In Aslan’s Call – Finding Our Way to Narnia, by Mark Eddy Smith, the author was speaking about the power of pretend, and how that sometimes, when in moments of weak faith, pretend seems to be able to convey truth that sometimes we miss in the middle of real life. Of course, the author points out, Narnia and Aslan are pretend, while earth, heaven and Jesus are very real, indeed. Nonetheless, he wrote concerning the verse above: “The specific childhood virtue to which he alluded is humility, but it cannot have escaped his attention that the thing for which children are best known is their ability to pretend, to make believe that they are mothers or fathers, Davids or Goliaths, camels or coyotes. When someone tells them there’s a man who can walk on water, their eyes go wide and they gasp in astonishment, just as if they had seen it themselves. The next time they’re at the beach, they give it a try; and their disappointment when they sink is profound…The stories in the Bible tell us we can change the world, indeed that we must, and maybe we long to believe them, but it’s hard because of the sinking we did when we were children.”

I remember trying to walk on water as a child, and failing. Was I disappointed? Yes, I was. In many things since my childhood, I’ve tried to take a step in faith. Sometimes it was successful (although it isn’t really about me and my success as much as it is my willingness to say, “Yes, Lord!” when he asks me to take a step), many times I failed. When I failed, it was usually because whatever I was trying to do didn’t make sense to me, or rather, I concluded that it would never work and didn’t take that step of faith because I was afraid that I’d sink, just like I did when I tried walking on water as a little kid. “It didn’t work then, it won’t work now,” might as well have been my mantra. And sadly, there are still times in my life now when I don’t try to walk on the water anymore. And that is a tragedy, because life lived with Jesus calls for walking on water, for the power to imagine what could be, for the excitement and amazement of the adventure that beckons us onward. If Jesus walks on water, and I am to follow him, doesn’t it stand to reason that I must walk on water at least part of the time, too? Of course, I’ll only be able to walk on the water if I’m walking with him and through his uplifting power and Presence.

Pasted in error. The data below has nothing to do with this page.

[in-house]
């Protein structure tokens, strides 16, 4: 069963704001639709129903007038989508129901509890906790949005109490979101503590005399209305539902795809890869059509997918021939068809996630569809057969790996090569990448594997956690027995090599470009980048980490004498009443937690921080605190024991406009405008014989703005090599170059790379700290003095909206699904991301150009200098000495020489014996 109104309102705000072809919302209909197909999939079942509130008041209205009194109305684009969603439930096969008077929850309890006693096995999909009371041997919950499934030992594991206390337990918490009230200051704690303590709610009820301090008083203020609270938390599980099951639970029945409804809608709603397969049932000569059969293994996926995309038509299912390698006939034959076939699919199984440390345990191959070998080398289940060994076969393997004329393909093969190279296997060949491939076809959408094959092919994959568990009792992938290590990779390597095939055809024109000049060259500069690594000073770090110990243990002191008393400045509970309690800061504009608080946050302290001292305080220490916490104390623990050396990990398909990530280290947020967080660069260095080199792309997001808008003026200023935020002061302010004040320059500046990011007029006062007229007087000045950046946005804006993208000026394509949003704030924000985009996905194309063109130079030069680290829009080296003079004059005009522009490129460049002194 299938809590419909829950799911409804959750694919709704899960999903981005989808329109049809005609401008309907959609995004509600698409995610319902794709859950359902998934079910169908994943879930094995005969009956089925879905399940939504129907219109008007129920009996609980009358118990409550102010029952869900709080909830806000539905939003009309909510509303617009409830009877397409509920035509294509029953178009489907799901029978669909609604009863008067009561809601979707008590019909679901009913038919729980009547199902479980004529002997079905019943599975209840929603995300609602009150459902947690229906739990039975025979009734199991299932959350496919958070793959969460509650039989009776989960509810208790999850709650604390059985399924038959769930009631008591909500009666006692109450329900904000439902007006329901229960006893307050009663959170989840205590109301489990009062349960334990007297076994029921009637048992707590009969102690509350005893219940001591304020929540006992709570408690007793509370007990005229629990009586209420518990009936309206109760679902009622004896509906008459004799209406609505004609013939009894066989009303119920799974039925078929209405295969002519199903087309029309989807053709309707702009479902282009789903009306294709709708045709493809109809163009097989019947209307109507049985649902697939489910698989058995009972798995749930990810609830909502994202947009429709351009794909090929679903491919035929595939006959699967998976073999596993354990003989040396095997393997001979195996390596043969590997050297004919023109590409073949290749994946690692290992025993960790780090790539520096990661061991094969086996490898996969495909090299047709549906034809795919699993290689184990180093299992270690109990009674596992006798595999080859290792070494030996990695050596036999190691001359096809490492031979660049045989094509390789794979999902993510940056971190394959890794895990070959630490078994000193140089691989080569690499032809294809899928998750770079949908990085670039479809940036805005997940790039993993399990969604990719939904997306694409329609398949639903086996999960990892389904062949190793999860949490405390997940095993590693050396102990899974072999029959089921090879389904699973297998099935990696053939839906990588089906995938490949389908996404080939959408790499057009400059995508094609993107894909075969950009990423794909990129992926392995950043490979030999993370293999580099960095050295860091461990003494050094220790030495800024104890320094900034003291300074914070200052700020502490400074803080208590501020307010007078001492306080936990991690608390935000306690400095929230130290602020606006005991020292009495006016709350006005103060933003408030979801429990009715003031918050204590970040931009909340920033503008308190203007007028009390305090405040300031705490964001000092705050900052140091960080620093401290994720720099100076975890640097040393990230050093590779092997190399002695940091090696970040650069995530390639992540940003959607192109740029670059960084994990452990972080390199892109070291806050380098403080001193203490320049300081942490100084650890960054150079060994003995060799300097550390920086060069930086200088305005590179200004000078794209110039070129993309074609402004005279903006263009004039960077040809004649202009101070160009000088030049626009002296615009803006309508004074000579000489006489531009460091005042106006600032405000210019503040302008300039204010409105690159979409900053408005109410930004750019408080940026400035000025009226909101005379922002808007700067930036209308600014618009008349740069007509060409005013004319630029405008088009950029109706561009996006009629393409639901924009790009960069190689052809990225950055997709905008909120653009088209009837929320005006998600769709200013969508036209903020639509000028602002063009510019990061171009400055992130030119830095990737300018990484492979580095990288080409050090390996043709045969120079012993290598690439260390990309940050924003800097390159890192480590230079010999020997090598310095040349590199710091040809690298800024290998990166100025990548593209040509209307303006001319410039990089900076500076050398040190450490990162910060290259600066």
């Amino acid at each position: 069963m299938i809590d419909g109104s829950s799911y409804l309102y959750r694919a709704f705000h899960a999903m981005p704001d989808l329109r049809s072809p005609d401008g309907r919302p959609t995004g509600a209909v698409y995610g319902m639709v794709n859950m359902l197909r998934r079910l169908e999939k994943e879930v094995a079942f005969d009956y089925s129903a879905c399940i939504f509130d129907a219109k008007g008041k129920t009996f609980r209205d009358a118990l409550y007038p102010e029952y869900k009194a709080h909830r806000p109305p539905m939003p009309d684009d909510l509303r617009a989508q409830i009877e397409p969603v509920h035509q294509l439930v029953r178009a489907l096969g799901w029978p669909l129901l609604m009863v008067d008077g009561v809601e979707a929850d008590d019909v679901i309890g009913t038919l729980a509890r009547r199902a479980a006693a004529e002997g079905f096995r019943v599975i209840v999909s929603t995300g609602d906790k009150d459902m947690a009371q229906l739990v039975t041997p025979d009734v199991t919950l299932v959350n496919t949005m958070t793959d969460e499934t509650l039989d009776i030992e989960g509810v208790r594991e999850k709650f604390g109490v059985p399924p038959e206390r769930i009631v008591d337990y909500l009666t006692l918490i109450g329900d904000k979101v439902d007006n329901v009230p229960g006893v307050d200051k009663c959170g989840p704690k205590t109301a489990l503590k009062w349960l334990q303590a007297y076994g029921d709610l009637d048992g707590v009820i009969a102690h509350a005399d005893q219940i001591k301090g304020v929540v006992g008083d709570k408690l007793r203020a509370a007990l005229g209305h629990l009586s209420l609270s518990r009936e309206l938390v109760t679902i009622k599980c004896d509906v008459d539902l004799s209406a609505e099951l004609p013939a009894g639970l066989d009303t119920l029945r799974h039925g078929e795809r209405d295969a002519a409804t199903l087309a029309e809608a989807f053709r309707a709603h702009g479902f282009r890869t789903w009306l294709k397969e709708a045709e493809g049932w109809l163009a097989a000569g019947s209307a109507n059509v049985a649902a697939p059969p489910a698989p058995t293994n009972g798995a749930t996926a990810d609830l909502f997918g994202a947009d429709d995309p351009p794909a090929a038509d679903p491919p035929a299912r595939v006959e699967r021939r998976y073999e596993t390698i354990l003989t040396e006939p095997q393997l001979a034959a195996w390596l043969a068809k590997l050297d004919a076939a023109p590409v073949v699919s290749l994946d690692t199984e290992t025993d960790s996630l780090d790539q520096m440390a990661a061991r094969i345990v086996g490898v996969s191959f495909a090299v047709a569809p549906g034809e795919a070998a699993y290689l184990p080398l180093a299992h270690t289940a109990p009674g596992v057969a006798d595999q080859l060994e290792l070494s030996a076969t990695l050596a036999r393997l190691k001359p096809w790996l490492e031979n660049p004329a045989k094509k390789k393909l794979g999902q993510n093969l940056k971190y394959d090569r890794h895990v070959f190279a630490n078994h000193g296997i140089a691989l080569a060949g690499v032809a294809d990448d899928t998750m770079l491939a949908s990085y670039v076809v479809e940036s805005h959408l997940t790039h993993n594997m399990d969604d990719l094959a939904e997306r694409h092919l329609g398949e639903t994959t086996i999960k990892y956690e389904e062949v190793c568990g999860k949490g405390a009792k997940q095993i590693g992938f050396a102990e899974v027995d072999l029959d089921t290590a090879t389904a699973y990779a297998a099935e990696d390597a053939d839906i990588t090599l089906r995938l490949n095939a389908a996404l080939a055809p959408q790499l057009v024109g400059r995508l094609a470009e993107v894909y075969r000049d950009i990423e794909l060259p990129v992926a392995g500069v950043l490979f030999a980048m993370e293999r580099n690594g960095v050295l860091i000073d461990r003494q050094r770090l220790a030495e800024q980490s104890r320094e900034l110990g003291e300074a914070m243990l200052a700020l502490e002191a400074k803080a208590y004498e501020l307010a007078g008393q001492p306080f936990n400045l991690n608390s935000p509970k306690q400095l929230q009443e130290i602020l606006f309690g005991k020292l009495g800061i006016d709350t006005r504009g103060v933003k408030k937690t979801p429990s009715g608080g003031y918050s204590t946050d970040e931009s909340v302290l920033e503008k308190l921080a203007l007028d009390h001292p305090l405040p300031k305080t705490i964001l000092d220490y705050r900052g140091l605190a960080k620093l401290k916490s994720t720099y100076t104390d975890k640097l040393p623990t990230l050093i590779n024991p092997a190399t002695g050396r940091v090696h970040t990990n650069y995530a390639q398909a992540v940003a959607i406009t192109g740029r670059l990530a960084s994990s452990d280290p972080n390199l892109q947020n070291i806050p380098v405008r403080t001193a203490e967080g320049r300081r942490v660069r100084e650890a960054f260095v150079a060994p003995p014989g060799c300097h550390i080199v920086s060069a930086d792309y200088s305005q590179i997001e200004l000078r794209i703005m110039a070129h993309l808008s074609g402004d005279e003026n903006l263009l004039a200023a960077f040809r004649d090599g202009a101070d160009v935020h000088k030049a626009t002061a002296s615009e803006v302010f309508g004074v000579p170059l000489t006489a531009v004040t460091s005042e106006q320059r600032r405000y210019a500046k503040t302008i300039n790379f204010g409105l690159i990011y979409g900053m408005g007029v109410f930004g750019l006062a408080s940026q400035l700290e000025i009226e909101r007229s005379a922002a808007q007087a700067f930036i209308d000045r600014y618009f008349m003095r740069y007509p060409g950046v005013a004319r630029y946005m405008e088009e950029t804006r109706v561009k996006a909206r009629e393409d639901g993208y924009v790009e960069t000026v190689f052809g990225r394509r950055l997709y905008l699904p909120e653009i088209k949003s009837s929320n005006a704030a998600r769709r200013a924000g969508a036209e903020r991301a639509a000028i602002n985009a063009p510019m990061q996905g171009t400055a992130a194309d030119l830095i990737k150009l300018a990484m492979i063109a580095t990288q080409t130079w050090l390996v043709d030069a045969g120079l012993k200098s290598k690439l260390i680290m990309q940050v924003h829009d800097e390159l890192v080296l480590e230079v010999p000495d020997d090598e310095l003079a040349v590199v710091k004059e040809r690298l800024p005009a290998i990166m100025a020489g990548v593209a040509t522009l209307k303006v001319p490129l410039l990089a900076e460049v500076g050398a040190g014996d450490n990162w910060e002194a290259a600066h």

Imagine. Imagine what God could do through you. If you need to pretend in your head first, fine…go right ahead. But don’t let it stop there. After the Spirit puts the vision in your heart and confirms it, live it!!!!

PRAYER: Lord, we long for a great adventure, but are afraid to take the first step because we’ve failed so often. Help us to take the first step when Your Spirit shows us the direction! In Jesus’ name, Amen.

© 2015, Galen C. Dalrymple. To email Galen, click here: E-mail Galen.

DayBreaks for 8/17/15 – The Except for Me Syndrome

DayBreaks for 8/17/15: The Except for Me Syndrome